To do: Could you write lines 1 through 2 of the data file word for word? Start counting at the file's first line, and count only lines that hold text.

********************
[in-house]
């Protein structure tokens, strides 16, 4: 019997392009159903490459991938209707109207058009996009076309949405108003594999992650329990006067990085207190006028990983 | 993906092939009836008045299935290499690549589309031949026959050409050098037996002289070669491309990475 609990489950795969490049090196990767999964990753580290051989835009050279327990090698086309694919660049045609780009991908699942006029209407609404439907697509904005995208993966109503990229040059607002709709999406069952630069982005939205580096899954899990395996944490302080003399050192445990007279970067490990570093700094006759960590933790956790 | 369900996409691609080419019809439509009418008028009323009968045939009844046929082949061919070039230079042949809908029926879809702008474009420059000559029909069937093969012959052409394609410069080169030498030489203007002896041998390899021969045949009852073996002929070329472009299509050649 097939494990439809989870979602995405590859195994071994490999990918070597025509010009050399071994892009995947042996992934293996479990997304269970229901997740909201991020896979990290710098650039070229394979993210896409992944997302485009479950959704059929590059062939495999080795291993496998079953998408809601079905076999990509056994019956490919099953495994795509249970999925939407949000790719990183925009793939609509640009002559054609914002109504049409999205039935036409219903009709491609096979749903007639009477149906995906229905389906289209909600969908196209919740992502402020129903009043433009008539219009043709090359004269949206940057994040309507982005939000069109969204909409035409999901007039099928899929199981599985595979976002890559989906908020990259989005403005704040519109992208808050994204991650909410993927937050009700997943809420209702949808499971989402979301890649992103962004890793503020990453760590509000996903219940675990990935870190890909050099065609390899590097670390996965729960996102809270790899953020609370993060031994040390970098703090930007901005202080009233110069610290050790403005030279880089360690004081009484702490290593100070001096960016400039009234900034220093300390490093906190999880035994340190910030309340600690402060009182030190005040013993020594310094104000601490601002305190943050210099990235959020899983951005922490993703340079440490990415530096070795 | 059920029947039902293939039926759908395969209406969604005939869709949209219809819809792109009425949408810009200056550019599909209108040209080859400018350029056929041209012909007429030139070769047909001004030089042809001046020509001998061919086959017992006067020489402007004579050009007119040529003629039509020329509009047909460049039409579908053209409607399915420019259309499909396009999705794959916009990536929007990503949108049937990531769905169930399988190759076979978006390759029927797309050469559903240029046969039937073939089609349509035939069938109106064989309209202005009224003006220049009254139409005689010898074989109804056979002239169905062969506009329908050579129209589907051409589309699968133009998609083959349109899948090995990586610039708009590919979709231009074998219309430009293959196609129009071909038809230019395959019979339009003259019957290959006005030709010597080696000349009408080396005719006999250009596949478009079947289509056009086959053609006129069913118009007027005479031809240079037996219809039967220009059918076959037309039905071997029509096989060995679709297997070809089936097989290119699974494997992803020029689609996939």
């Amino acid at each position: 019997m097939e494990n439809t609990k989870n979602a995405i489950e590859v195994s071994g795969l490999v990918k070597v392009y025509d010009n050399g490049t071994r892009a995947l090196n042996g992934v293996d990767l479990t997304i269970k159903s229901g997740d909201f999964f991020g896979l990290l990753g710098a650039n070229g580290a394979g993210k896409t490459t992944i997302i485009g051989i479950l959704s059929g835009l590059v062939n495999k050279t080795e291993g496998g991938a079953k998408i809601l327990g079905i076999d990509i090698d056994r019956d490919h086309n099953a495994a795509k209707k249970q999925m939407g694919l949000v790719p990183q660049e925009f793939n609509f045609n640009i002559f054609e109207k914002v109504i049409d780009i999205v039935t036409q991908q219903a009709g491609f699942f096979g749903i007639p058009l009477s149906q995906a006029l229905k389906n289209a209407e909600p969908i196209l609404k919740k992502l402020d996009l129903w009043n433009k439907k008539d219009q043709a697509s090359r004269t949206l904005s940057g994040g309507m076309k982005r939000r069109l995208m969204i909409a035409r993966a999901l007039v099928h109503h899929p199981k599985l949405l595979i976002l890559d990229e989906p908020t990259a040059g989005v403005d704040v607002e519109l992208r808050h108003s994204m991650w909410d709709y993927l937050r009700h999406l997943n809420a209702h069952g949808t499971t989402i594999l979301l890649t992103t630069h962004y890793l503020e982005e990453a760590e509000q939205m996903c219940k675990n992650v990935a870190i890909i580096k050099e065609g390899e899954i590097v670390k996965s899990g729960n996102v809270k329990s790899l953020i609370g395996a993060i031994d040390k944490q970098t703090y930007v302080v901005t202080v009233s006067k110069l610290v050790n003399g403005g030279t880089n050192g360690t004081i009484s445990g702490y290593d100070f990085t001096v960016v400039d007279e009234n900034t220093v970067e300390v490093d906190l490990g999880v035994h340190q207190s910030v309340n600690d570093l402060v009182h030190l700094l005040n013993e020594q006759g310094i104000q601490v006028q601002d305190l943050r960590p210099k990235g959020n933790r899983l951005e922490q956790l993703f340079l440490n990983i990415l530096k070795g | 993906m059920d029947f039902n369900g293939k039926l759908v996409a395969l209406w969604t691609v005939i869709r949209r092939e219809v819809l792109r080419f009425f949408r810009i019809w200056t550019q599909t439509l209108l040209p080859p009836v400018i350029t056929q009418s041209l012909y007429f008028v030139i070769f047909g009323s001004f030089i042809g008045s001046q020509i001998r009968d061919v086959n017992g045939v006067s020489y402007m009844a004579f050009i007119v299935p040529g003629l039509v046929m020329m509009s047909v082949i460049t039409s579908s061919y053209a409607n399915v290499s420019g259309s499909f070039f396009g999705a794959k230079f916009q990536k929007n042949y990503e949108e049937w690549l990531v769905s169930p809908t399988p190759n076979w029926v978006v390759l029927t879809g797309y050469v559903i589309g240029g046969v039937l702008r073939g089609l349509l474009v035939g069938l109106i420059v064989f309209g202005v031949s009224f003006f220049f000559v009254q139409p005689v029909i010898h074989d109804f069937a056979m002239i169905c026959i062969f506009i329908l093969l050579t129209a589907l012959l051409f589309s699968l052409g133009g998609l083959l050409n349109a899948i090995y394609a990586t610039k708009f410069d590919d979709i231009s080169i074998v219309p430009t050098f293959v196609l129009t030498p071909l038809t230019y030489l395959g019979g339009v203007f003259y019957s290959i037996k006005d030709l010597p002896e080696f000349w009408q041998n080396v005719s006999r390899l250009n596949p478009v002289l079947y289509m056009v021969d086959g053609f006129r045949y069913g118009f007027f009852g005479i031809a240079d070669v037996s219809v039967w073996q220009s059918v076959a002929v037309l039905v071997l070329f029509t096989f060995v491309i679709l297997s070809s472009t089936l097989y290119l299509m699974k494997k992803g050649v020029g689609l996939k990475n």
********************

[in-house]
């Protein structure tokens, strides 16, 4: 019997392009159903490459991938209707109207058009996009076309949405108003594999992650329990006067990085207190006028990983 | 993906092939009836008045299935290499690549589309031949026959050409050098037996002289070669491309990475 609990489950795969490049090196990767999964990753580290051989835009050279327990090698086309694919660049045609780009991908699942006029209407609404439907697509904005995208993966109503990229040059607002709709999406069952630069982005939205580096899954899990395996944490302080003399050192445990007279970067490990570093700094006759960590933790956790 | 369900996409691609080419019809439509009418008028009323009968045939009844046929082949061919070039230079042949809908029926879809702008474009420059000559029909069937093969012959052409394609410069080169030498030489203007002896041998390899021969045949009852073996002929070329472009299509050649 097939494990439809989870979602995405590859195994071994490999990918070597025509010009050399071994892009995947042996992934293996479990997304269970229901997740909201991020896979990290710098650039070229394979993210896409992944997302485009479950959704059929590059062939495999080795291993496998079953998408809601079905076999990509056994019956490919099953495994795509249970999925939407949000790719990183925009793939609509640009002559054609914002109504049409999205039935036409219903009709491609096979749903007639009477149906995906229905389906289209909600969908196209919740992502402020129903009043433009008539219009043709090359004269949206940057994040309507982005939000069109969204909409035409999901007039099928899929199981599985595979976002890559989906908020990259989005403005704040519109992208808050994204991650909410993927937050009700997943809420209702949808499971989402979301890649992103962004890793503020990453760590509000996903219940675990990935870190890909050099065609390899590097670390996965729960996102809270790899953020609370993060031994040390970098703090930007901005202080009233110069610290050790403005030279880089360690004081009484702490290593100070001096960016400039009234900034220093300390490093906190999880035994340190910030309340600690402060009182030190005040013993020594310094104000601490601002305190943050210099990235959020899983951005922490993703340079440490990415530096070795 | 059920029947039902293939039926759908395969209406969604005939869709949209219809819809792109009425949408810009200056550019599909209108040209080859400018350029056929041209012909007429030139070769047909001004030089042809001046020509001998061919086959017992006067020489402007004579050009007119040529003629039509020329509009047909460049039409579908053209409607399915420019259309499909396009999705794959916009990536929007990503949108049937990531769905169930399988190759076979978006390759029927797309050469559903240029046969039937073939089609349509035939069938109106064989309209202005009224003006220049009254139409005689010898074989109804056979002239169905062969506009329908050579129209589907051409589309699968133009998609083959349109899948090995990586610039708009590919979709231009074998219309430009293959196609129009071909038809230019395959019979339009003259019957290959006005030709010597080696000349009408080396005719006999250009596949478009079947289509056009086959053609006129069913118009007027005479031809240079037996219809039967220009059918076959037309039905071997029509096989060995679709297997070809089936097989290119699974494997992803020029689609996939």